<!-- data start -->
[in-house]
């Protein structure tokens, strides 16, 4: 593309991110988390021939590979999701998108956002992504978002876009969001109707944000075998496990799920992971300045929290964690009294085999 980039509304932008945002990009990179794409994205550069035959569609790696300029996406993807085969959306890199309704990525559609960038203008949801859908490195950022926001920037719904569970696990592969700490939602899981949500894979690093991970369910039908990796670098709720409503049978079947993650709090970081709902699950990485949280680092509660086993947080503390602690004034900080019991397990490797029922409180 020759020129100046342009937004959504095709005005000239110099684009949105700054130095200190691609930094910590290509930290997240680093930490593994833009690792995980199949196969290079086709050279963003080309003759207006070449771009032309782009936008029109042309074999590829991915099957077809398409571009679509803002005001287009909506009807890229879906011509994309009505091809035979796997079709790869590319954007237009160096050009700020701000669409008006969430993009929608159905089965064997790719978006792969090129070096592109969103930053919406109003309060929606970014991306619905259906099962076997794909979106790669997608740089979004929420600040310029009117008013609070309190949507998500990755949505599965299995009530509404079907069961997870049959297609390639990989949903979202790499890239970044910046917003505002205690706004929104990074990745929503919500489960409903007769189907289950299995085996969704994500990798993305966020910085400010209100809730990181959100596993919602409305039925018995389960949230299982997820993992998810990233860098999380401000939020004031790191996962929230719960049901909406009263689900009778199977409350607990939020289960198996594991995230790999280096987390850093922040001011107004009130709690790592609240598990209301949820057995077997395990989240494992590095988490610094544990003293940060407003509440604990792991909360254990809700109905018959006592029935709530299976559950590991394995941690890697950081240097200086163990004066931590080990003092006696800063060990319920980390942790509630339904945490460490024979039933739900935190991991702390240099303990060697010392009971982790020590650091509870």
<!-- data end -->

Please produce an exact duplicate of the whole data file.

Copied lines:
[in-house]
């Protein structure tokens, strides 16, 4: 593309991110988390021939590979999701998108956002992504978002876009969001109707944000075998496990799920992971300045929290964690009294085999 980039509304932008945002990009990179794409994205550069035959569609790696300029996406993807085969959306890199309704990525559609960038203008949801859908490195950022926001920037719904569970696990592969700490939602899981949500894979690093991970369910039908990796670098709720409503049978079947993650709090970081709902699950990485949280680092509660086993947080503390602690004034900080019991397990490797029922409180 020759020129100046342009937004959504095709005005000239110099684009949105700054130095200190691609930094910590290509930290997240680093930490593994833009690792995980199949196969290079086709050279963003080309003759207006070449771009032309782009936008029109042309074999590829991915099957077809398409571009679509803002005001287009909506009807890229879906011509994309009505091809035979796997079709790869590319954007237009160096050009700020701000669409008006969430993009929608159905089965064997790719978006792969090129070096592109969103930053919406109003309060929606970014991306619905259906099962076997794909979106790669997608740089979004929420600040310029009117008013609070309190949507998500990755949505599965299995009530509404079907069961997870049959297609390639990989949903979202790499890239970044910046917003505002205690706004929104990074990745929503919500489960409903007769189907289950299995085996969704994500990798993305966020910085400010209100809730990181959100596993919602409305039925018995389960949230299982997820993992998810990233860098999380401000939020004031790191996962929230719960049901909406009263689900009778199977409350607990939020289960198996594991995230790999280096987390850093922040001011107004009130709690790592609240598990209301949820057995077997395990989240494992590095988490610094544990003293940060407003509440604990792991909360254990809700109905018959006592029935709530299976559950590991394995941690890697950081240097200086163990004066931590080990003092006696800063060990319920980390942790509630339904945490460490024979039933739900935190991991702390240099303990060697010392009971982790020590650091509870």